We think that if we polled Fish fans (and we may just do that soon), the majority would admit that they prefer a downtown site but they would also say that they’ll take a stadium anywhere as long as it solves the teams financial problems and ensures they stay in South Florida. We should all remember that as we analyze the latest ballpark news.
Miami-Dade county manager George Burgess contends that the downtown Miami site is just too expensive and he wants everyone to focus on the Orange Bowl site. Since Burgess has long been one of the biggest advocates for a Marlins stadium, it maybe time for reality to sink in and for all of us to just get over that downtown site.
The good news is that $38 million of the Orange Bowl renovation funds can probably be directed towards an OB ballpark. That should easily close most of the gap. Now, construction costs always exceed expectations so the sides still need to work through the cost overrun details. Initially, the Marlins were going to take care of that. But if they have to take the OB site instead of downtown, it is likely that they will push back on this issue and demand more from the County. In fact, the Miami Herald openly suggests that the Marlins might drop their own contribution from the current $207 million. This sounds like something that came from inside the Marlins organization.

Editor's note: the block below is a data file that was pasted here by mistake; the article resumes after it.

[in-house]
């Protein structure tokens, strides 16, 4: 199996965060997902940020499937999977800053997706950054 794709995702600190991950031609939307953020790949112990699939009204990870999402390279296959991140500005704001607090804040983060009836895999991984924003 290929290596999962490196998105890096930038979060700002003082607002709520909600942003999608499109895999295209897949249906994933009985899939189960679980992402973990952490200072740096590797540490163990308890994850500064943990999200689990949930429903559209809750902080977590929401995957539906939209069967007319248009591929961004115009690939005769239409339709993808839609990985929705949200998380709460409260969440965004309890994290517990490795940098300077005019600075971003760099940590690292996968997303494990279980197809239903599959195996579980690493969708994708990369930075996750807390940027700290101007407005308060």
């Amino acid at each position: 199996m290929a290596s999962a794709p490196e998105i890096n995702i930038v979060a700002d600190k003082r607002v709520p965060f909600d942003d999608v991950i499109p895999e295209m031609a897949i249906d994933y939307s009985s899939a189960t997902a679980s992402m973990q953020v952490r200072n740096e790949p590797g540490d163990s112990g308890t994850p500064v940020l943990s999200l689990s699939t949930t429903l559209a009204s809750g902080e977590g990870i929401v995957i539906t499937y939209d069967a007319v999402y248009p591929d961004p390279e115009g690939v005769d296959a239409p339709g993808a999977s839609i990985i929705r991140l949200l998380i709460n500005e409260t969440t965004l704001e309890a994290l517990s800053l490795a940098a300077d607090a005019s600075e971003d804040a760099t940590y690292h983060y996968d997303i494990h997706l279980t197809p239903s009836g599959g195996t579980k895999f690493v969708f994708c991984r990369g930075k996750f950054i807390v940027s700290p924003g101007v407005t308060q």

In another interesting twist, Miami Mayor Manny Diaz spoke with Major League Soccer commissioner Don Garber about an expansion team playing in a duel-purpose baseball/soccer stadium. It is safe to say that the Marlins would not be happy with that scenario. Hopefully the city and County aren’t dumb enough to prioritize this adventure ahead of the Marlins (as they did with the UM situation).
We have a suggestion. Miami-Dade should focus on a downtown ballpark for the Marlins. It makes the most sense for the game, the team, and MLB. Between MLB’s willingness to buy some of the land and the Marlins’ willingness to throw in more money for a good site, there must be a way to work this deal. As for the Orange Bowl, the county should wreck it and work with developers to build things that would benefit the local community (examples: supermarket, stores, library, park). This money could help offset some of the added costs of the Marlins downtown site while bringing the right kind of development to the community (instead of the ballpark which doesn’t really help). Oh, and if MLS wants in, then cut a deal similar to the one being discussed in DC where DC United wants to build a stadium on land not far from the new baseball stadium and is seeking commercial development rights around the new stadium to offset some costs.